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Old 09-26-2006, 02:35 PM
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I will attempt to explain the numbering used in crucible sizes. The number stands for how many kilos of molten aluminum a crucible will hold. Which does not help much but the link I posted above does give the dimensions of the crucible which is what I use when selecting a new crucible. Most places that carry crucibles do not bother to list the dimensions or even have something in the pic to give it scale. The number of kilos of molten aluminun does't help me very much in determining the actual size.

Last edited by B.Finnigan; 09-26-2006 at 02:37 PM.
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Old 09-26-2006, 06:15 PM
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OK, I'm not to smart. The dimensions are there, I just did not page down to see it.


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Old 09-26-2006, 06:26 PM
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I was pawing through my inner sanctum of wonderful treasures (my "junk" room to Carrie. She will not go in there. It's at the shop, and she's seldom there, so I can hide all sorts of neat stuff in there). I found that I had three crucibles, all seem to be a different make up, or at least different color. Is there a way to tell what one is, based on seeing it? It's been a long time ago since I've used any of it. I still have 30 gallons of oil-sand in buckets, maybe I'll finally get to use the rest of it.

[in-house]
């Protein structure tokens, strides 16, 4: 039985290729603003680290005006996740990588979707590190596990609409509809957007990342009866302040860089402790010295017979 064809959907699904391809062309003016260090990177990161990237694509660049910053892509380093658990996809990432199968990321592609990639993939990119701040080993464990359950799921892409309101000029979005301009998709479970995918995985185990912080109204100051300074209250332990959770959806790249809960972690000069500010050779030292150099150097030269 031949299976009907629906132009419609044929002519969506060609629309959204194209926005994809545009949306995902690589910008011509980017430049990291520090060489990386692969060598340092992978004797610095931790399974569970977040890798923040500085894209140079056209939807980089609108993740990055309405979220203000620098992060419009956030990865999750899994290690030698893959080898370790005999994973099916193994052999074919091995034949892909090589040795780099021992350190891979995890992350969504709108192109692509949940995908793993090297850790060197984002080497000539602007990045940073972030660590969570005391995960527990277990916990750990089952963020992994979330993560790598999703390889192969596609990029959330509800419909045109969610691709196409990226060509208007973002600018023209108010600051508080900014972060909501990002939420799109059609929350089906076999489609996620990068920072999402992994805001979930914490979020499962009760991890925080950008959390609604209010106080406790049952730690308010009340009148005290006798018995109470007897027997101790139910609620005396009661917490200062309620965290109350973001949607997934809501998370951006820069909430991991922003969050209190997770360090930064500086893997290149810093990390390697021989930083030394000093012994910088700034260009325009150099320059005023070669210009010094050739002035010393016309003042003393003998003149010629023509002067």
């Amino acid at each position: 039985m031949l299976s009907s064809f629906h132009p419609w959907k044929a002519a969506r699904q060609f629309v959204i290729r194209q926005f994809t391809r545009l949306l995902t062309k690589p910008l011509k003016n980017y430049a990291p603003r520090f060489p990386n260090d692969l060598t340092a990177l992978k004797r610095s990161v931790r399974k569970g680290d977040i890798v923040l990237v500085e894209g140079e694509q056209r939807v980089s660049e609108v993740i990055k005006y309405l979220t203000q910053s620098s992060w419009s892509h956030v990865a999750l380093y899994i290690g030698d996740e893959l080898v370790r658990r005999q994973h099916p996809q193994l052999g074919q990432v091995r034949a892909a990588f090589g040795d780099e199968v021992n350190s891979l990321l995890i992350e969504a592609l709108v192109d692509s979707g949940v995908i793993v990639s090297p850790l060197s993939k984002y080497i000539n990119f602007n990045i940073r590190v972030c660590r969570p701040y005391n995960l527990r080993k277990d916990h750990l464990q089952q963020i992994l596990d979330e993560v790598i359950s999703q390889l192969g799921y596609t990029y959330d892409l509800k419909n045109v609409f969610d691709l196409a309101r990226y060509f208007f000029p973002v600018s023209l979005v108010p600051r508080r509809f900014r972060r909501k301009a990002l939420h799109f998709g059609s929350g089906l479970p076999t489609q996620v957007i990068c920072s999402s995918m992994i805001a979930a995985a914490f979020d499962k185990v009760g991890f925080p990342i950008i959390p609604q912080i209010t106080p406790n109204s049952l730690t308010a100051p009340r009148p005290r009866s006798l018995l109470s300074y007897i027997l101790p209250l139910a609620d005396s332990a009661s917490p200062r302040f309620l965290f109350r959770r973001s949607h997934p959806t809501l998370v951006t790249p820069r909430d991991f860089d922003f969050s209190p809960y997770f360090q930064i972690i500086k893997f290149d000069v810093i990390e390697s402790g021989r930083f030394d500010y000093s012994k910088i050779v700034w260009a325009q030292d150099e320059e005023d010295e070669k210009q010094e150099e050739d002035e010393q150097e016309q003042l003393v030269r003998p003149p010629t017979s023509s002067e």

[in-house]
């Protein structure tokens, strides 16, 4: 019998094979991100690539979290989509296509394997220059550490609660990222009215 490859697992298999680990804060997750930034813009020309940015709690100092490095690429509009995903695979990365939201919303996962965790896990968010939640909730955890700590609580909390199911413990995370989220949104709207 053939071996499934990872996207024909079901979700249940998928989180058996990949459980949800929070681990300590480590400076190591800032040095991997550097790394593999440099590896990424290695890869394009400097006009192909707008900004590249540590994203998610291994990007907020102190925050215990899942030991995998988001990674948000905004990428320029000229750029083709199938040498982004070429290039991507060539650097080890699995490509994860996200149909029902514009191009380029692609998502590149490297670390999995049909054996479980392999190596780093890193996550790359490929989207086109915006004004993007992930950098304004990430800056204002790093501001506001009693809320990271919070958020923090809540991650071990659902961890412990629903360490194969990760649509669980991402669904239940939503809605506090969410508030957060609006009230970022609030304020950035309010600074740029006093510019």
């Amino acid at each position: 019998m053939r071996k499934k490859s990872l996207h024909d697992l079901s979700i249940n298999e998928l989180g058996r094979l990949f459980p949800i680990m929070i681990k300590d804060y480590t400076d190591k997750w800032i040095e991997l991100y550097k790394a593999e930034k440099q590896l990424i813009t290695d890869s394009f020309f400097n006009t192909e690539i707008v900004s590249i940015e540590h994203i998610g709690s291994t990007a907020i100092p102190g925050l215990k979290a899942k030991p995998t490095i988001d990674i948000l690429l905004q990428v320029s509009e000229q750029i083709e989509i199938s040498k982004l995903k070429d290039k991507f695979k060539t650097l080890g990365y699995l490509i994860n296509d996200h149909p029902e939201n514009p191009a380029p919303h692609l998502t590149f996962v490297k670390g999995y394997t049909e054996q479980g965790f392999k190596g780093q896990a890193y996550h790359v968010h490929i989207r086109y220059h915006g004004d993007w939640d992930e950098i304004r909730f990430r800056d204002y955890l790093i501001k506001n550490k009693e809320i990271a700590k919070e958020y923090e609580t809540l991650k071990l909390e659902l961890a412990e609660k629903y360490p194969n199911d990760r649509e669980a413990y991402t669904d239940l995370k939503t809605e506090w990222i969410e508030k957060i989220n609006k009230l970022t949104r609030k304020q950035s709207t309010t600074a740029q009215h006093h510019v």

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Old 09-26-2006, 08:07 PM
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Bob,

Just dug down the links. If you hit the graphite crucible link, then click one of the crucible links (I did the #3 crucible) then it gives demensions (Outside dimensions: 4.3" top diameter X 5.25" high for a #3) on the page with the single item.

--Carl


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Old 09-26-2006, 10:50 PM
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Before you buy a crucible you will need to know what size your furnace or forge will be. The crucible must fit but not take up too much space. You also will need to be able to see it while it is hot to watch the bubble activity. If you can afford it silicon carbide SiC crucibles will last a bit longer and not migrate as much carbon into the melt. I have a small #3 that has been through three smelts and over a dozen castings and it is still in very good shape.

All crucibles must be considered disposable. Smelting temps of 2400 deg take a heavy toll on them. Getting your button out after it has cooled will also stress them. I have punched out the bottom of several of them by trying to tap loose the button. Casting is much easier on them and one should last for many runs if you are careful.

When you get a crucible you have to season it in your kitchen oven. I leave mine in the oven overnight at 250-300 deg to drive out any moisture that may have accumulated. If there is moisture inside the graphite the high heat will explode it. Low heat will gentley and slowly evaporate the water out but a sudden exposure to 2400 degrees and you have a mini bomb and some scrap graphite.